Heroin is a Schedule I drug deemed by the United States Drug Enforcement Administration to be a highly addictive drug with no medical purposes. Heroin causes the user to experience a high sometimes referred to as a “Rush”. Most commonly users abuse heroin intravenously, but it can also be abused by means of smoking, or snorting. Heroin causes users to feel relieved of pain and sometimes gives them a feeling of intense pleasure. (Abuse).
Fentanyl is a Schedule II drug different from Heroin, Fentanyl is a drug approved by the US DEA for medical uses in pain relief as an anesthetic. When comparing Fentanyl to Heroin research shows Fentanyl to be at least fifty to one-hundred times stronger that its counterpart Heroin.
Like Heroin; Fentanyl is abused in the same manner and is used intravenously, snorted, or smoked, however different from Heroin; Fentanyl can be prescribed using pain patches designed to stick to the skin with medicated gel in the affected area. Fentanyl abusers remove the gel then inject or ingest it. (Abuse).
Exposure to and handling Fentanyl can prove to be a difficult task for not only the abuser but for Law Enforcement because it can be extremely lethal in doses as small as 0.25 milligrams. (Fentanyl)
Referred to as short term affects users will experience a rush and sometimes euphoric feeling, users may also have feelings of extreme heaviness in their extremities, followed by drowsiness. The euphoric feeling only last minutes. Users of heroin are at an
extremely high risk for overdose because of their effort to achieve the same euphoric feeling they first had from the drug, when trying to achieve this feeling users will up the amount of Heroin being ingested.
Fentanyl as mentioned previously has some mimicking similarities to heroin such as Euphoria or relaxed feelings, but also reduces the users pain senses. Some side of effects of the drug may include nausea, vomiting, constipation, altered heart rate, confusion, hallucinations, weakness, sweating, itchy skin, constricted pupils and sometimes seizures. (Abuse).
When combined Heroin and Fentanyl create a deadly cocktail which can quickly lead to overdose or death. Signs of overdose may include confusion, cardiac arrest, difficulty swallowing, increased fatigue, and sometimes respiratory arrest. (Abuse). It is estimated that nearly seven hundred Fentanyl related deaths occurred from 2013 to 2014. When combined Heroin-Fentanyl is thirty to fifty times more potent than Heroin alone.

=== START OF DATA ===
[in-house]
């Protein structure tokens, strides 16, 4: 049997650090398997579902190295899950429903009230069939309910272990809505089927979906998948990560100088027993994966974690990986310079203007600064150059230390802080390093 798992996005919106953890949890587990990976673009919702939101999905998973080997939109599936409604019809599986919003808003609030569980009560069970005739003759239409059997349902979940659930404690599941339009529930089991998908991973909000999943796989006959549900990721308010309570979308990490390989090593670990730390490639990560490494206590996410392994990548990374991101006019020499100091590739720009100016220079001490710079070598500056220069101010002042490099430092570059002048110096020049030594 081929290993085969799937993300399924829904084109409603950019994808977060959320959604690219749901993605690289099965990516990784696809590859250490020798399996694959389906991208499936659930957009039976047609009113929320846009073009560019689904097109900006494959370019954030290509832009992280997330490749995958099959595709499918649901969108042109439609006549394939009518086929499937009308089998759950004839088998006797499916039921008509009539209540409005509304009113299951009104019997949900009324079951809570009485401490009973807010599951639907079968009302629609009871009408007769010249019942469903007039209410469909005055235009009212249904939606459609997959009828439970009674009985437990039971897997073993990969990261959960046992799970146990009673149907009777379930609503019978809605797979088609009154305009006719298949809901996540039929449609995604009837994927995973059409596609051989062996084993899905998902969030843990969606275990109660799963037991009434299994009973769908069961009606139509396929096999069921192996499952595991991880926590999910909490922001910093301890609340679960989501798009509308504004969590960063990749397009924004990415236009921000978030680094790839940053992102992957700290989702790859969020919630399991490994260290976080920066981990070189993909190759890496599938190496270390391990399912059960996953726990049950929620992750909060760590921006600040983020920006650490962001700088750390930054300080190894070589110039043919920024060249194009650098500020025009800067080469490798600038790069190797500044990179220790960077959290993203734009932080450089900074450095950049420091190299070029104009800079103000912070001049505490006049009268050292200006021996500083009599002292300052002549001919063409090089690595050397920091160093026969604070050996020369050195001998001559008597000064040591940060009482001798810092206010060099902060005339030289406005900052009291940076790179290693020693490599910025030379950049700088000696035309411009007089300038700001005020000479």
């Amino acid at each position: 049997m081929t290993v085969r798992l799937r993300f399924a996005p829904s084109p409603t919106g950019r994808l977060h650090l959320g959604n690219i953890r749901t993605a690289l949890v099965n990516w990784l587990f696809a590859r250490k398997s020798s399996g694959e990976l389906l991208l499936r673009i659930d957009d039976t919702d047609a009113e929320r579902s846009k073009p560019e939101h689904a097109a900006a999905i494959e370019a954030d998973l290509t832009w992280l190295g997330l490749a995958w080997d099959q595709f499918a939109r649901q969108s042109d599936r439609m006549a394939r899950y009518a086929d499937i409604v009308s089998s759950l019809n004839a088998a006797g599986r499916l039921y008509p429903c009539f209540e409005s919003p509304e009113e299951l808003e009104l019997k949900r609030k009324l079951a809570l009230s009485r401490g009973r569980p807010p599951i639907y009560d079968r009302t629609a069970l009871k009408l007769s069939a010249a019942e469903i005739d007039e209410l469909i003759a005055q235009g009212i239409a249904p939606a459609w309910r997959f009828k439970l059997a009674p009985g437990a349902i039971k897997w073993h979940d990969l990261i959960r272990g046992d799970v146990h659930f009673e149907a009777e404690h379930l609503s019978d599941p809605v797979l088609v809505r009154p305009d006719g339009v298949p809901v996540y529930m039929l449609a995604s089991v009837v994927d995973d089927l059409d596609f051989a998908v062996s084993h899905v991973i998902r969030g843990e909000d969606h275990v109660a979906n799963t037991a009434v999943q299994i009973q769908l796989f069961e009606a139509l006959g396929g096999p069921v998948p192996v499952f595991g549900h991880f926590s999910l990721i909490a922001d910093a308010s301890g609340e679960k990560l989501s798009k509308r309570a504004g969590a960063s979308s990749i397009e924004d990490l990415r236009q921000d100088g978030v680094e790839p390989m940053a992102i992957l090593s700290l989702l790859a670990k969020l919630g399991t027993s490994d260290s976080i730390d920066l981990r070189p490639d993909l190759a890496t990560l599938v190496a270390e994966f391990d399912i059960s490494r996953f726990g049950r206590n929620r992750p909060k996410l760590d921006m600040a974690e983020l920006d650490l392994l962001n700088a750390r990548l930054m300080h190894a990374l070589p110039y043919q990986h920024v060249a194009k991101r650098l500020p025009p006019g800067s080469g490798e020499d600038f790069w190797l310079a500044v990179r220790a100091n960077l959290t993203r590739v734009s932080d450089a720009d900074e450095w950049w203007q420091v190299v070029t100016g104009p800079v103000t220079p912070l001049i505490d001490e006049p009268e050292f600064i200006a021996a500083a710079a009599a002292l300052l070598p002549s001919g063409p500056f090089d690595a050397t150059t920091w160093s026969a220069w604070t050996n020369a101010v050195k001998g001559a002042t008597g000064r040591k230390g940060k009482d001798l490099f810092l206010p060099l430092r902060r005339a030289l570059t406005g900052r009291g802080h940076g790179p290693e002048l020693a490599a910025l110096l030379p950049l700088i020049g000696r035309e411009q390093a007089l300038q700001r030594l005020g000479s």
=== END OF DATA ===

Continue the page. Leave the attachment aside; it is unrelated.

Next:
Naloxone sometimes referred to as its brand name “Narcan” is used to almost immediately reverse or slow the side effects of a Heroin or Fentanyl overdose. Naloxone works when the medication blocks receptors that are sometimes called Opioid receptors. Naloxone can be administered by injection, auto-injection or nasally by trained medical professionals or first responders.
Treating users can prove to be difficult task, some rehabilitation facilities use a method called Medical Detox which is based on the type of drugs the user has consumed.
Medical Detox includes around the clock supervision to ensure the patient is safely detoxing and this process can last sometimes five to seven days.
In conclusion with more funding available for research these epidemics can be curable. If we are not able to secure tighter, stricter legislation concerning controlled substances it seems that we may be fighting a losing battle.
Making funding available to the areas severely torn by these epidemics would provide treatment centers and rehabilitation centers.
It seems this is more of a mental health crisis with a lack of funding and left alone becomes an even larger problem for law enforcement as well as correctional facilities. Law enforcement day in and day out are trying to combat the king pin making profit from the user as well as the doctors who have none or very limited oversight who seem to have a limitless prescription pad.
If these issues were to be corrected and funding redirected and redistributed I believe this is an epidemic that can be stopped or drastically slowed and the addicted may have a chance to be successful member of society once again.